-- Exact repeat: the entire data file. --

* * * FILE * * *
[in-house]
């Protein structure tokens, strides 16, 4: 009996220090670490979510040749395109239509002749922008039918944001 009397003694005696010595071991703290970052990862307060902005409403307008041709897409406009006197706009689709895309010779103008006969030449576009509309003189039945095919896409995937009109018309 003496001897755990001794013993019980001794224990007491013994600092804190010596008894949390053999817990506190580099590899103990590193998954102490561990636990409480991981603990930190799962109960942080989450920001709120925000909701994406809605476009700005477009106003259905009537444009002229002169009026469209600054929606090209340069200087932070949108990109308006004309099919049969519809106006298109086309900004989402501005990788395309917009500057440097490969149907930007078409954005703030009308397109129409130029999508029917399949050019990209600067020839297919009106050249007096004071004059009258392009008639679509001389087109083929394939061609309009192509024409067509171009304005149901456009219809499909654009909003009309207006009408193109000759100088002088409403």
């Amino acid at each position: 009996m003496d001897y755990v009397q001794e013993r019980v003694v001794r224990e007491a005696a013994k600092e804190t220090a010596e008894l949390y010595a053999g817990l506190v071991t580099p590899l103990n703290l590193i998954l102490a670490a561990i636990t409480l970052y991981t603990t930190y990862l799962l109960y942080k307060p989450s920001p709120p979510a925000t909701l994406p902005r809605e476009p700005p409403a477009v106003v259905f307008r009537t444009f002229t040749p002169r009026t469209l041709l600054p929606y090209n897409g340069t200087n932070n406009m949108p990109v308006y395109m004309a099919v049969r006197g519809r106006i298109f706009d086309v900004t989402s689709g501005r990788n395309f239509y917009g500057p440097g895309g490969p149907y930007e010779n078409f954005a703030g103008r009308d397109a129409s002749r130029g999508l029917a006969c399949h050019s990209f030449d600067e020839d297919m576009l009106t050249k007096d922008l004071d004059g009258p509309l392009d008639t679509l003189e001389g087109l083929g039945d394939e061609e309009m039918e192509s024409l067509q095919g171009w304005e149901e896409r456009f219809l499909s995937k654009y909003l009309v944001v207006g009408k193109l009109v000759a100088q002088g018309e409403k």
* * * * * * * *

[in-house]
């Protein structure tokens, strides 16, 4: 009996220090670490979510040749395109239509002749922008039918944001 009397003694005696010595071991703290970052990862307060902005409403307008041709897409406009006197706009689709895309010779103008006969030449576009509309003189039945095919896409995937009109018309 003496001897755990001794013993019980001794224990007491013994600092804190010596008894949390053999817990506190580099590899103990590193998954102490561990636990409480991981603990930190799962109960942080989450920001709120925000909701994406809605476009700005477009106003259905009537444009002229002169009026469209600054929606090209340069200087932070949108990109308006004309099919049969519809106006298109086309900004989402501005990788395309917009500057440097490969149907930007078409954005703030009308397109129409130029999508029917399949050019990209600067020839297919009106050249007096004071004059009258392009008639679509001389087109083929394939061609309009192509024409067509171009304005149901456009219809499909654009909003009309207006009408193109000759100088002088409403």
């Amino acid at each position: 009996m003496d001897y755990v009397q001794e013993r019980v003694v001794r224990e007491a005696a013994k600092e804190t220090a010596e008894l949390y010595a053999g817990l506190v071991t580099p590899l103990n703290l590193i998954l102490a670490a561990i636990t409480l970052y991981t603990t930190y990862l799962l109960y942080k307060p989450s920001p709120p979510a925000t909701l994406p902005r809605e476009p700005p409403a477009v106003v259905f307008r009537t444009f002229t040749p002169r009026t469209l041709l600054p929606y090209n897409g340069t200087n932070n406009m949108p990109v308006y395109m004309a099919v049969r006197g519809r106006i298109f706009d086309v900004t989402s689709g501005r990788n395309f239509y917009g500057p440097g895309g490969p149907y930007e010779n078409f954005a703030g103008r009308d397109a129409s002749r130029g999508l029917a006969c399949h050019s990209f030449d600067e020839d297919m576009l009106t050249k007096d922008l004071d004059g009258p509309l392009d008639t679509l003189e001389g087109l083929g039945d394939e061609e309009m039918e192509s024409l067509q095919g171009w304005e149901e896409r456009f219809l499909s995937k654009y909003l009309v944001v207006g009408k193109l009109v000759a100088q002088g018309e409403k």